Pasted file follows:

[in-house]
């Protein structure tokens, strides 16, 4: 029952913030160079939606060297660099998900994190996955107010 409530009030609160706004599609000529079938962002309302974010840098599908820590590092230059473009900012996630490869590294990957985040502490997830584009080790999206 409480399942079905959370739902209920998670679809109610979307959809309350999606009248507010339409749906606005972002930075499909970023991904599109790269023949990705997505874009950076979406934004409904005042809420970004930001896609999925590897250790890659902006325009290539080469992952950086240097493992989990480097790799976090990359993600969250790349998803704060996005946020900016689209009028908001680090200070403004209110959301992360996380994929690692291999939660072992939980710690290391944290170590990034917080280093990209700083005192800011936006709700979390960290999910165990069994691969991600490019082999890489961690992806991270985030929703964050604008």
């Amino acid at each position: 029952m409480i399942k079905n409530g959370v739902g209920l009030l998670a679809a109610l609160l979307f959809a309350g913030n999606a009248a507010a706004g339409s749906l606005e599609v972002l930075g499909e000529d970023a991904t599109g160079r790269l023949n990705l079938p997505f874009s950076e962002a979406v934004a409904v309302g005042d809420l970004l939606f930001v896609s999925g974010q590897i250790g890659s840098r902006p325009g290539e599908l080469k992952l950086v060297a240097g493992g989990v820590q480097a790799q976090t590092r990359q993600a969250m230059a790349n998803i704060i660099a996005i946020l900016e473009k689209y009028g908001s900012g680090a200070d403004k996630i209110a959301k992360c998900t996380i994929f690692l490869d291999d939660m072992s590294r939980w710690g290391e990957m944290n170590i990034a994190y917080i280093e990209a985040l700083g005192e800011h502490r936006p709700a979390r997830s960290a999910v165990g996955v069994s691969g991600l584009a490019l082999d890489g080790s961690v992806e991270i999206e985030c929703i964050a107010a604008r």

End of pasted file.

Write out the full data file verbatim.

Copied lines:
[in-house]
């Protein structure tokens, strides 16, 4: 029952913030160079939606060297660099998900994190996955107010 409530009030609160706004599609000529079938962002309302974010840098599908820590590092230059473009900012996630490869590294990957985040502490997830584009080790999206 409480399942079905959370739902209920998670679809109610979307959809309350999606009248507010339409749906606005972002930075499909970023991904599109790269023949990705997505874009950076979406934004409904005042809420970004930001896609999925590897250790890659902006325009290539080469992952950086240097493992989990480097790799976090990359993600969250790349998803704060996005946020900016689209009028908001680090200070403004209110959301992360996380994929690692291999939660072992939980710690290391944290170590990034917080280093990209700083005192800011936006709700979390960290999910165990069994691969991600490019082999890489961690992806991270985030929703964050604008």
């Amino acid at each position: 029952m409480i399942k079905n409530g959370v739902g209920l009030l998670a679809a109610l609160l979307f959809a309350g913030n999606a009248a507010a706004g339409s749906l606005e599609v972002l930075g499909e000529d970023a991904t599109g160079r790269l023949n990705l079938p997505f874009s950076e962002a979406v934004a409904v309302g005042d809420l970004l939606f930001v896609s999925g974010q590897i250790g890659s840098r902006p325009g290539e599908l080469k992952l950086v060297a240097g493992g989990v820590q480097a790799q976090t590092r990359q993600a969250m230059a790349n998803i704060i660099a996005i946020l900016e473009k689209y009028g908001s900012g680090a200070d403004k996630i209110a959301k992360c998900t996380i994929f690692l490869d291999d939660m072992s590294r939980w710690g290391e990957m944290n170590i990034a994190y917080i280093e990209a985040l700083g005192e800011h502490r936006p709700a979390r997830s960290a999910v165990g996955v069994s691969g991600l584009a490019l082999d890489g080790s961690v992806e991270i999206e985030c929703i964050a107010a604008r």